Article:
Wednesday, 14 August 2019

Facebook Has Been Paying Transcribers to Listen to Your Conversations

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Facebook is again stirring concerns about user privacy.

The social-media giant confirmed on Tuesday that it has been collecting audio from its users’ private conversations on the Messenger app and paying hundreds of outside contractors to transcribe them.

Facebook claimed to have only recently halted the practice. “Much like Apple and Google, we paused human review of audio more than a week ago,” a company representative said.

According to Facebook, the users affected were those who chose to have their audio transcribed into text within the app. The social network claimed they used human transcribers in order to review the quality of their in-app transcription AI.

One of the known firms performing the transcriptions is the Santa Monica, California-based TaskUs, which also helps screen political ads for Facebook.

TaskUs employees aren’t allowed to publicly disclose whom they work for and must instead use a code name to refer to clients.

TaskUs employees who were uncomfortable with the work revealed the nature of their transcription assignments — on the basis of anonymity for fear of losing their jobs. They reported hearing Facebook users’ personal conversations, which sometimes included vulgar language. However, they did not know why they were being asked to transcribe it.

TaskUs echoed Facebook’s claim that the transcription work has been suspended. “Facebook asked TaskUs to pause this work over a week ago, and it did,” the company said.

Amazon, Apple, and Google have also come under fire for submitting their users’ audio to human review, a practice that critics say constitutes a violation of privacy.

In April, it was reported that Amazon had thousands of workers around the world listening to user requests to its Alexa virtual assistant — with the ostensible aim of improving the software. Apple’s Siri and Google’s Google Assistant similarly used human review, though all three tech companies now say they no longer do so.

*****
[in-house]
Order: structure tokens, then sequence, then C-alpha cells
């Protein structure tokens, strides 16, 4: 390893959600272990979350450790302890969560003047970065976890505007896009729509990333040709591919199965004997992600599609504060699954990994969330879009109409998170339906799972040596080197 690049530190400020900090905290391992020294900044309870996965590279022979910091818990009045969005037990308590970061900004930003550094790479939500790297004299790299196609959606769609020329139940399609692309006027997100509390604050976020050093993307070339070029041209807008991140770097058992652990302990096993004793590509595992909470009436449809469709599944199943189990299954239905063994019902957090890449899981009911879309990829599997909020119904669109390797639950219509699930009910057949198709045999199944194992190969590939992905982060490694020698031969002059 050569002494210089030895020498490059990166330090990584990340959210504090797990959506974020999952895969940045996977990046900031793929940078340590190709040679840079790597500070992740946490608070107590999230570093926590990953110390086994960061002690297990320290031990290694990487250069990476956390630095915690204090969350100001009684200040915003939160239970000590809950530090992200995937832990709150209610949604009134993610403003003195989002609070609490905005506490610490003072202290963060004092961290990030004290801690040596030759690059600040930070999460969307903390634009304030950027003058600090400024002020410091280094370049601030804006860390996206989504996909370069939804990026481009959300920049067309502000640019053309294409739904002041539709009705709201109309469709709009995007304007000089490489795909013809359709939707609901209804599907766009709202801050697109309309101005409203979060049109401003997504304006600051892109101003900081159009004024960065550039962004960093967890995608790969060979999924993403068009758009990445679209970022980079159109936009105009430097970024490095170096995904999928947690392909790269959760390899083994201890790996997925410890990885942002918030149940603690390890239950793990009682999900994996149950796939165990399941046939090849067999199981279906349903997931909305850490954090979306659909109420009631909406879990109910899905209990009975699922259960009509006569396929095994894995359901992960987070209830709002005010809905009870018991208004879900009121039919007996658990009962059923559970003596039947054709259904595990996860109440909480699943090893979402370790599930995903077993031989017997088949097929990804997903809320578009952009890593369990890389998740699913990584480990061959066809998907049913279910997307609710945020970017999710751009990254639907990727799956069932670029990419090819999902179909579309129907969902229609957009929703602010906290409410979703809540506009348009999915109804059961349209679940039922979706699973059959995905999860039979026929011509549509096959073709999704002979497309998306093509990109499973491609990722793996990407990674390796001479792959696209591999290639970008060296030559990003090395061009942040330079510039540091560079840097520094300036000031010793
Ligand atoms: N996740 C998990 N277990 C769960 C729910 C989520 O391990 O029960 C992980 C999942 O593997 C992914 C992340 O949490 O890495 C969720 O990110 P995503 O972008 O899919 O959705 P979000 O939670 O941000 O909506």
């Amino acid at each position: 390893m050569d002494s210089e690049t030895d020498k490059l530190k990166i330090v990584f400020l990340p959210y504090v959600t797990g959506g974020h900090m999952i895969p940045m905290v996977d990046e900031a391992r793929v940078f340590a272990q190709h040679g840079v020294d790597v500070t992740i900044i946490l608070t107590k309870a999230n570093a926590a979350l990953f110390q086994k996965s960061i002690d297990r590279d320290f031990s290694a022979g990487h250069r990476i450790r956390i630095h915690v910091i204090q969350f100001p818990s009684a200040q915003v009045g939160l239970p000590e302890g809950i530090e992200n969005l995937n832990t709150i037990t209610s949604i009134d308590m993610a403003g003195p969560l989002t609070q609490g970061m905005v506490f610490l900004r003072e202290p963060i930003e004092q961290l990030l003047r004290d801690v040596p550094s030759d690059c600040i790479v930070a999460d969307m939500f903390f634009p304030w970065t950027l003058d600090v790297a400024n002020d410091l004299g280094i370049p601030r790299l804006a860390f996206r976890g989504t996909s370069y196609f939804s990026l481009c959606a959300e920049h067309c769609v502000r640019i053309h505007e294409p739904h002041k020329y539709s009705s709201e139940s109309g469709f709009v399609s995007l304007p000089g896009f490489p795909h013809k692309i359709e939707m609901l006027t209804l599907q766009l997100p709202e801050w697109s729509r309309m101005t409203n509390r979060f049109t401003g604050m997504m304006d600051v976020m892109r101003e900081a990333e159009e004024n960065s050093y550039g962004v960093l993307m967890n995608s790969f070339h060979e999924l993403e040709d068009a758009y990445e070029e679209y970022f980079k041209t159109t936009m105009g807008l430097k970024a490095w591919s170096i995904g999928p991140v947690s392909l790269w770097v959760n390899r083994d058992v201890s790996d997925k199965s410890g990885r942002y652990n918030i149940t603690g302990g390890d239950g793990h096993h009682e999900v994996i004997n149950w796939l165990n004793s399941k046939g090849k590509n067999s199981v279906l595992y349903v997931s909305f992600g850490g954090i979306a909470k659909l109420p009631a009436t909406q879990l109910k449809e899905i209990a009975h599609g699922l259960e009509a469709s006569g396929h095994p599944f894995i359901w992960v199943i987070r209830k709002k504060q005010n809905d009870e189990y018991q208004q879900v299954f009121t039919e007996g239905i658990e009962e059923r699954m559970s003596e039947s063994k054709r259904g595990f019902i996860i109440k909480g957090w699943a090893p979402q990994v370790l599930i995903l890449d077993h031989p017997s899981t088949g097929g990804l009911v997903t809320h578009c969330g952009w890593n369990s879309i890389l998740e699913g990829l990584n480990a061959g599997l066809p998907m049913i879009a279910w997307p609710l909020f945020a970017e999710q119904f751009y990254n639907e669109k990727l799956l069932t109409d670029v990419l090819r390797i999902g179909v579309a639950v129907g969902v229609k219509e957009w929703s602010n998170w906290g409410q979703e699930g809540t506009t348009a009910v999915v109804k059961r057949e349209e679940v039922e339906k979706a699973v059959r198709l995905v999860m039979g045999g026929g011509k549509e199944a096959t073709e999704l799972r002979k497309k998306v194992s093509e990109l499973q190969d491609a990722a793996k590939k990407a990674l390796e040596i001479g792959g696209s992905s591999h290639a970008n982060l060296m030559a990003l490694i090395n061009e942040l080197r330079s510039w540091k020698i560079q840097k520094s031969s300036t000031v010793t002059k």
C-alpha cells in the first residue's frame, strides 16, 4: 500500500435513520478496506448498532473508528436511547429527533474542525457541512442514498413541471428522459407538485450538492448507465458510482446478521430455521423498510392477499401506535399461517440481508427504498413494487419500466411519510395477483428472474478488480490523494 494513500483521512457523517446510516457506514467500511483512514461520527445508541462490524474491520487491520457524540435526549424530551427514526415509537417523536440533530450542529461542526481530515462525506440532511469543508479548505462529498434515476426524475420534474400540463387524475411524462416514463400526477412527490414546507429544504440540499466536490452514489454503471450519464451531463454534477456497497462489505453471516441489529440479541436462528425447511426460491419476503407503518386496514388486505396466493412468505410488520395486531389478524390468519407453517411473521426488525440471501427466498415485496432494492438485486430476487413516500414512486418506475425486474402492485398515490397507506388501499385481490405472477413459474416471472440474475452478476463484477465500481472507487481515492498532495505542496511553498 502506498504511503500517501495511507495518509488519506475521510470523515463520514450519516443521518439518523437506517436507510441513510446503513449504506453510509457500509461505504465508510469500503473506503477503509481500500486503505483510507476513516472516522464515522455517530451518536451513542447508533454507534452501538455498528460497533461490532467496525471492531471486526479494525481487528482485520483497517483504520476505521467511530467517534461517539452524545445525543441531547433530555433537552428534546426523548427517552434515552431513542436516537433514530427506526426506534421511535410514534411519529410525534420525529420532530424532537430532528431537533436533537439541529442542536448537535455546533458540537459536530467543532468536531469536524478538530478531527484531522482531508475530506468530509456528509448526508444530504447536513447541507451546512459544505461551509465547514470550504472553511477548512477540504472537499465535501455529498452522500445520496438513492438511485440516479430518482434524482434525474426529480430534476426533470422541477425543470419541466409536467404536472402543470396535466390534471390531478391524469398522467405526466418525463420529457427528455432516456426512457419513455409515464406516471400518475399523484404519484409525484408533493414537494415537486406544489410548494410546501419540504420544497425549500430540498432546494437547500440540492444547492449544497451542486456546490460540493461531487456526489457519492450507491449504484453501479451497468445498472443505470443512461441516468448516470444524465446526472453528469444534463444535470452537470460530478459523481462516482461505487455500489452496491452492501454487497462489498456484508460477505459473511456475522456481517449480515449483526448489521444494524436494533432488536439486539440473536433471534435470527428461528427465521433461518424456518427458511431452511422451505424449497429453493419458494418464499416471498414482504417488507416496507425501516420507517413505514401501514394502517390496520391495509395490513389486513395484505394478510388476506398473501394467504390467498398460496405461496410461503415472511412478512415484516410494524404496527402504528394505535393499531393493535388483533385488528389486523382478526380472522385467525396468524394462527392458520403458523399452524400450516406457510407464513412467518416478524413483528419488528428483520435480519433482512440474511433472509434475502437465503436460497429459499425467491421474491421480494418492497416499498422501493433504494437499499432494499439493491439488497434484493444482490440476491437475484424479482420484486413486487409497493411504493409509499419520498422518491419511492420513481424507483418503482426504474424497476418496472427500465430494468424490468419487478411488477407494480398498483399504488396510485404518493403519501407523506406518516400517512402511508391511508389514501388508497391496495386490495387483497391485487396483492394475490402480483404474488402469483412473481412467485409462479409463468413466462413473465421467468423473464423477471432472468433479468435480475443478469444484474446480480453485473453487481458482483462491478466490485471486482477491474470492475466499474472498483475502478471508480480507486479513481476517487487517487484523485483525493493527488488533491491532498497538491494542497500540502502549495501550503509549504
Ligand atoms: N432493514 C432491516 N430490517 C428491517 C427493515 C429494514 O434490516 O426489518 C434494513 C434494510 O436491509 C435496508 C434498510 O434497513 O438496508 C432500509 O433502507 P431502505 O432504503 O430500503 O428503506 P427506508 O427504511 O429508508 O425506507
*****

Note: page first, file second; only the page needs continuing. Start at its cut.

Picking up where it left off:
Facebook has not disclosed to users that their audio may be disclosed to third parties, though its terms do state that it can collect “content, communications and other information you provide” when users “message or communicate with others.”

Facebook’s terms also state that its “systems automatically process content and communications you and others provide to analyze context and what’s in them,” although no mention is made of other human beings screening Messenger content. 

Facebook founder and CEO Mark Zuckerberg has denied that Facebook uses the contents of Messenger conversations in determining the ads people see in their feeds.

“You’re talking about this conspiracy theory that gets passed around that we listen to what’s going on on your microphone and use that for ads,” he told the Senate during a congressional testimony last year. “We don’t do that.”

But the sharing of Messenger conversations with third parties raises important privacy concerns, even if the content is not used for advertising purposes.

For example, will private conversations in Messenger eventually be used to determine whether a user is violating “hate speech” standards — and thus used to justify censoring or banning users even if their public content follows community standards?

And will the private comments of users be “leaked” by third-party reviewers with opposing political views in order to disgrace them and stoke intimidation?

In response to concerns about spying, Facebook claims its app only accesses users’ microphones if they are using a specific feature that requires audio, such as voice messaging. 

Can users take Facebook at its word? The social-media platform’s record isn’t exactly one that inspires trust.


Luis Miguel is a marketer and writer whose journalistic endeavors shed light on the Deep State, the immigration crisis, and the enemies of freedom. Follow his exploits on FacebookTwitterBitchute, and at

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